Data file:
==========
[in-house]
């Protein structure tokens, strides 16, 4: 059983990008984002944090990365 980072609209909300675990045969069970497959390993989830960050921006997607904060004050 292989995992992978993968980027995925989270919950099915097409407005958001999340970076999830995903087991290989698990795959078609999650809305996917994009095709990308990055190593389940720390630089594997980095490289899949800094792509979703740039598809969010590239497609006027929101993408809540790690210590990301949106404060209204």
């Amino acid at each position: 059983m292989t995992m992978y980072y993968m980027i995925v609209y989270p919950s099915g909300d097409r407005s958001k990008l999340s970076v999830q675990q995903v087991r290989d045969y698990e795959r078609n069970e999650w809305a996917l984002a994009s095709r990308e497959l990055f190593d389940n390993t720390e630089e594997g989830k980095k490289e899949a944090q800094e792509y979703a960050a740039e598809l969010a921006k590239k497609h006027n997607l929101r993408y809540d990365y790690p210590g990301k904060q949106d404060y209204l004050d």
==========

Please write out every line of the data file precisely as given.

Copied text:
[in-house]
């Protein structure tokens, strides 16, 4: 059983990008984002944090990365 980072609209909300675990045969069970497959390993989830960050921006997607904060004050 292989995992992978993968980027995925989270919950099915097409407005958001999340970076999830995903087991290989698990795959078609999650809305996917994009095709990308990055190593389940720390630089594997980095490289899949800094792509979703740039598809969010590239497609006027929101993408809540790690210590990301949106404060209204």
């Amino acid at each position: 059983m292989t995992m992978y980072y993968m980027i995925v609209y989270p919950s099915g909300d097409r407005s958001k990008l999340s970076v999830q675990q995903v087991r290989d045969y698990e795959r078609n069970e999650w809305a996917l984002a994009s095709r990308e497959l990055f190593d389940n390993t720390e630089e594997g989830k980095k490289e899949a944090q800094e792509y979703a960050a740039e598809l969010a921006k590239k497609h006027n997607l929101r993408y809540d990365y790690p210590g990301k904060q949106d404060y209204l004050d």